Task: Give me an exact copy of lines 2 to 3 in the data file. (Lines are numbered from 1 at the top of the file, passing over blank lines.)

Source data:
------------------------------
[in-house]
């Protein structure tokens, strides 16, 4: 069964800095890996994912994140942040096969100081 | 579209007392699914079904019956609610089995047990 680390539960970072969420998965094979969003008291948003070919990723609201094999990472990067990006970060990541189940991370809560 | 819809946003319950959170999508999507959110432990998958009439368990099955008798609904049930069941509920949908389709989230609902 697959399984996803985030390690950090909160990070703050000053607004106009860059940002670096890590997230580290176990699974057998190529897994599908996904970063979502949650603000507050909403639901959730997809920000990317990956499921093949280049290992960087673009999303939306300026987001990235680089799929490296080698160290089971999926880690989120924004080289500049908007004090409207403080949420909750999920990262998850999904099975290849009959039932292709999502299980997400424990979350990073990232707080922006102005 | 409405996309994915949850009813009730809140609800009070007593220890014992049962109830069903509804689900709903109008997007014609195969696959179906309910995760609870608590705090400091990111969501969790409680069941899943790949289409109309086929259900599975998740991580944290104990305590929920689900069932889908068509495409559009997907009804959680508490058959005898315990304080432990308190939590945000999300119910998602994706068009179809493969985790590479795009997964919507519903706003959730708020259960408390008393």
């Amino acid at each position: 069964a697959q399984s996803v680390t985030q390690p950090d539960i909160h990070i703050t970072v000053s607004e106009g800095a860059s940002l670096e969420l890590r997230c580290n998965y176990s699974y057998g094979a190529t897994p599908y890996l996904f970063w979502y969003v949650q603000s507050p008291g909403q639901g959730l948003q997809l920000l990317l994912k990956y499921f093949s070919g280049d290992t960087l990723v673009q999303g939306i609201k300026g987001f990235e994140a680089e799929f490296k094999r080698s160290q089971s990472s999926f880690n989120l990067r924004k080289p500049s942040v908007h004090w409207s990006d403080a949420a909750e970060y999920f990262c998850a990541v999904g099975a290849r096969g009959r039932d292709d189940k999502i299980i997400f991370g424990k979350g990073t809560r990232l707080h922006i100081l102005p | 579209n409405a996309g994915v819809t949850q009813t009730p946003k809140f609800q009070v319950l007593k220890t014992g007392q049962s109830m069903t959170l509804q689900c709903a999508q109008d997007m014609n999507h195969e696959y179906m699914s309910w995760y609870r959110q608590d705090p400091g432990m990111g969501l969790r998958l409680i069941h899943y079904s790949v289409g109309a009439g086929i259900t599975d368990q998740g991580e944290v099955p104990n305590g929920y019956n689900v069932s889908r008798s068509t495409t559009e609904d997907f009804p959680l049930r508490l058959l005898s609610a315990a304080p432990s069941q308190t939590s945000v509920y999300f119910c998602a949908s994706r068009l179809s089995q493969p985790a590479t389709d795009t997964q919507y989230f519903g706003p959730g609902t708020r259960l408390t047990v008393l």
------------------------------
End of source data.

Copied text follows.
């Protein structure tokens, strides 16, 4: 069964800095890996994912994140942040096969100081 | 579209007392699914079904019956609610089995047990 680390539960970072969420998965094979969003008291948003070919990723609201094999990472990067990006970060990541189940991370809560 | 819809946003319950959170999508999507959110432990998958009439368990099955008798609904049930069941509920949908389709989230609902 697959399984996803985030390690950090909160990070703050000053607004106009860059940002670096890590997230580290176990699974057998190529897994599908996904970063979502949650603000507050909403639901959730997809920000990317990956499921093949280049290992960087673009999303939306300026987001990235680089799929490296080698160290089971999926880690989120924004080289500049908007004090409207403080949420909750999920990262998850999904099975290849009959039932292709999502299980997400424990979350990073990232707080922006102005 | 409405996309994915949850009813009730809140609800009070007593220890014992049962109830069903509804689900709903109008997007014609195969696959179906309910995760609870608590705090400091990111969501969790409680069941899943790949289409109309086929259900599975998740991580944290104990305590929920689900069932889908068509495409559009997907009804959680508490058959005898315990304080432990308190939590945000999300119910998602994706068009179809493969985790590479795009997964919507519903706003959730708020259960408390008393």
């Amino acid at each position: 069964a697959q399984s996803v680390t985030q390690p950090d539960i909160h990070i703050t970072v000053s607004e106009g800095a860059s940002l670096e969420l890590r997230c580290n998965y176990s699974y057998g094979a190529t897994p599908y890996l996904f970063w979502y969003v949650q603000s507050p008291g909403q639901g959730l948003q997809l920000l990317l994912k990956y499921f093949s070919g280049d290992t960087l990723v673009q999303g939306i609201k300026g987001f990235e994140a680089e799929f490296k094999r080698s160290q089971s990472s999926f880690n989120l990067r924004k080289p500049s942040v908007h004090w409207s990006d403080a949420a909750e970060y999920f990262c998850a990541v999904g099975a290849r096969g009959r039932d292709d189940k999502i299980i997400f991370g424990k979350g990073t809560r990232l707080h922006i100081l102005p | 579209n409405a996309g994915v819809t949850q009813t009730p946003k809140f609800q009070v319950l007593k220890t014992g007392q049962s109830m069903t959170l509804q689900c709903a999508q109008d997007m014609n999507h195969e696959y179906m699914s309910w995760y609870r959110q608590d705090p400091g432990m990111g969501l969790r998958l409680i069941h899943y079904s790949v289409g109309a009439g086929i259900t599975d368990q998740g991580e944290v099955p104990n305590g929920y019956n689900v069932s889908r008798s068509t495409t559009e609904d997907f009804p959680l049930r508490l058959l005898s609610a315990a304080p432990s069941q308190t939590s945000v509920y999300f119910c998602a949908s994706r068009l179809s089995q493969p985790a590479t389709d795009t997964q919507y989230f519903g706003p959730g609902t708020r259960l408390t047990v008393l």